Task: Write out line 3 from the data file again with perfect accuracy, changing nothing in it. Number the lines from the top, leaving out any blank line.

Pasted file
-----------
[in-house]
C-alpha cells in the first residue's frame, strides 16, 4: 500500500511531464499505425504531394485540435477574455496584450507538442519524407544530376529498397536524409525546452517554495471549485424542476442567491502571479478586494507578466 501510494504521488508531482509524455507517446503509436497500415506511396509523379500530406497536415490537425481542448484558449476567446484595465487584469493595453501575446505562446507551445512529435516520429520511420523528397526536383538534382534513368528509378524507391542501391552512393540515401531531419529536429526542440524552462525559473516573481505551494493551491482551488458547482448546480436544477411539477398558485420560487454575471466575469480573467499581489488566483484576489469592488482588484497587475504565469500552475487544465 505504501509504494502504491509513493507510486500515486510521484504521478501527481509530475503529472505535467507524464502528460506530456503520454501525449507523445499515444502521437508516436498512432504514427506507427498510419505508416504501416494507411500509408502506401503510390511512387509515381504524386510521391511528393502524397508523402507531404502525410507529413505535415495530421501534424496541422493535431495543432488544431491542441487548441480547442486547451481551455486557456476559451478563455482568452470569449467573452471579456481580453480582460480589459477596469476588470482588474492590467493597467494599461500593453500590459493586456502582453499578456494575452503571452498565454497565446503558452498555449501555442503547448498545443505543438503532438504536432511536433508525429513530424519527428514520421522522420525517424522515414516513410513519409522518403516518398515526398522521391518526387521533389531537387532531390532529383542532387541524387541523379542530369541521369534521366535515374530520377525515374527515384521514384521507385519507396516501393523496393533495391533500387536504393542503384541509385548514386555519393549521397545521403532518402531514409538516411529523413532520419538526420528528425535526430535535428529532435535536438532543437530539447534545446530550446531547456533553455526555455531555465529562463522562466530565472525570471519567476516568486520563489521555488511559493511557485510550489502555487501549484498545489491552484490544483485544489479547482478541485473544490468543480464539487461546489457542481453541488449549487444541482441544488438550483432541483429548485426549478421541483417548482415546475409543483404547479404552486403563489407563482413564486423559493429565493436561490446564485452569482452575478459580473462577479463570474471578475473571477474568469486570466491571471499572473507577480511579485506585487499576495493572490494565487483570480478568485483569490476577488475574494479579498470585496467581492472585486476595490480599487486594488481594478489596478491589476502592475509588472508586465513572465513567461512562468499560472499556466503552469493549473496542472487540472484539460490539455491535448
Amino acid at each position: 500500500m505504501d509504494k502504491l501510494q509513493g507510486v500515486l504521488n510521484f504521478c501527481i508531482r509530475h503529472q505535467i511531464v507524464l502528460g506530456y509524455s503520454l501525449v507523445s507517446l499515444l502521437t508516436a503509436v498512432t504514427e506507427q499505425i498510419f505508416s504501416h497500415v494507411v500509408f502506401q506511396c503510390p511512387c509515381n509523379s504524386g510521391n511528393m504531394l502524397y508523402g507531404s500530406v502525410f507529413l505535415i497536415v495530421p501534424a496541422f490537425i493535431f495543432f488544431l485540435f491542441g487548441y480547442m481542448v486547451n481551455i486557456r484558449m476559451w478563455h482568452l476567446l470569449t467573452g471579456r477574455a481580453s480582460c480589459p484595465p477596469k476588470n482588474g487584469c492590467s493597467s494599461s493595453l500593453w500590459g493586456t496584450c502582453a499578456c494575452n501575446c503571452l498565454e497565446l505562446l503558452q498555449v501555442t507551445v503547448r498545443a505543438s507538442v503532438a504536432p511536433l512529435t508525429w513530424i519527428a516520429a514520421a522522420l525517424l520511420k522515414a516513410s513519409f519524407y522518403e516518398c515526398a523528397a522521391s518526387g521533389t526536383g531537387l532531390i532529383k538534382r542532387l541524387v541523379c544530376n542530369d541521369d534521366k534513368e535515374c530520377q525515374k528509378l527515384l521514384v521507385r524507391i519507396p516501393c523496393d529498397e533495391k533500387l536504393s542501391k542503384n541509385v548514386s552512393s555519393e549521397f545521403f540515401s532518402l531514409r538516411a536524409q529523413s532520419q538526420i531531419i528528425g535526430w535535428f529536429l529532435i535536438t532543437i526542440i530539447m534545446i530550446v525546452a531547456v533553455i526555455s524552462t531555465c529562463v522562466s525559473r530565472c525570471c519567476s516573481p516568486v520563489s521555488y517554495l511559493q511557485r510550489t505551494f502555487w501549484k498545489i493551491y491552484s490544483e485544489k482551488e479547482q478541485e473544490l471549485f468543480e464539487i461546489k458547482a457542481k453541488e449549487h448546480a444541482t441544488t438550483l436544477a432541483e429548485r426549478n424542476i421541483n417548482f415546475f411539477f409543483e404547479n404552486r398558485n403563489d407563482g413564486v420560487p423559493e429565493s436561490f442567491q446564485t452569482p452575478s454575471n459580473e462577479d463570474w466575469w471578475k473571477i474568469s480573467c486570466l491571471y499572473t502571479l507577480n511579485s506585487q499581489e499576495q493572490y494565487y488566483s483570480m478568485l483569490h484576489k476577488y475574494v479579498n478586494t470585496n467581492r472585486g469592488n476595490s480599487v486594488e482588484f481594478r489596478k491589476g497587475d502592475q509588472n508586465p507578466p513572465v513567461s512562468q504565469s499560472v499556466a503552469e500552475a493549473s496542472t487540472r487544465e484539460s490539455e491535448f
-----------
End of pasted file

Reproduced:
Amino acid at each position: 500500500m505504501d509504494k502504491l501510494q509513493g507510486v500515486l504521488n510521484f504521478c501527481i508531482r509530475h503529472q505535467i511531464v507524464l502528460g506530456y509524455s503520454l501525449v507523445s507517446l499515444l502521437t508516436a503509436v498512432t504514427e506507427q499505425i498510419f505508416s504501416h497500415v494507411v500509408f502506401q506511396c503510390p511512387c509515381n509523379s504524386g510521391n511528393m504531394l502524397y508523402g507531404s500530406v502525410f507529413l505535415i497536415v495530421p501534424a496541422f490537425i493535431f495543432f488544431l485540435f491542441g487548441y480547442m481542448v486547451n481551455i486557456r484558449m476559451w478563455h482568452l476567446l470569449t467573452g471579456r477574455a481580453s480582460c480589459p484595465p477596469k476588470n482588474g487584469c492590467s493597467s494599461s493595453l500593453w500590459g493586456t496584450c502582453a499578456c494575452n501575446c503571452l498565454e497565446l505562446l503558452q498555449v501555442t507551445v503547448r498545443a505543438s507538442v503532438a504536432p511536433l512529435t508525429w513530424i519527428a516520429a514520421a522522420l525517424l520511420k522515414a516513410s513519409f519524407y522518403e516518398c515526398a523528397a522521391s518526387g521533389t526536383g531537387l532531390i532529383k538534382r542532387l541524387v541523379c544530376n542530369d541521369d534521366k534513368e535515374c530520377q525515374k528509378l527515384l521514384v521507385r524507391i519507396p516501393c523496393d529498397e533495391k533500387l536504393s542501391k542503384n541509385v548514386s552512393s555519393e549521397f545521403f540515401s532518402l531514409r538516411a536524409q529523413s532520419q538526420i531531419i528528425g535526430w535535428f529536429l529532435i535536438t532543437i526542440i530539447m534545446i530550446v525546452a531547456v533553455i526555455s524552462t531555465c529562463v522562466s525559473r530565472c525570471c519567476s516573481p516568486v520563489s521555488y517554495l511559493q511557485r510550489t505551494f502555487w501549484k498545489i493551491y491552484s490544483e485544489k482551488e479547482q478541485e473544490l471549485f468543480e464539487i461546489k458547482a457542481k453541488e449549487h448546480a444541482t441544488t438550483l436544477a432541483e429548485r426549478n424542476i421541483n417548482f415546475f411539477f409543483e404547479n404552486r398558485n403563489d407563482g413564486v420560487p423559493e429565493s436561490f442567491q446564485t452569482p452575478s454575471n459580473e462577479d463570474w466575469w471578475k473571477i474568469s480573467c486570466l491571471y499572473t502571479l507577480n511579485s506585487q499581489e499576495q493572490y494565487y488566483s483570480m478568485l483569490h484576489k476577488y475574494v479579498n478586494t470585496n467581492r472585486g469592488n476595490s480599487v486594488e482588484f481594478r489596478k491589476g497587475d502592475q509588472n508586465p507578466p513572465v513567461s512562468q504565469s499560472v499556466a503552469e500552475a493549473s496542472t487540472r487544465e484539460s490539455e491535448f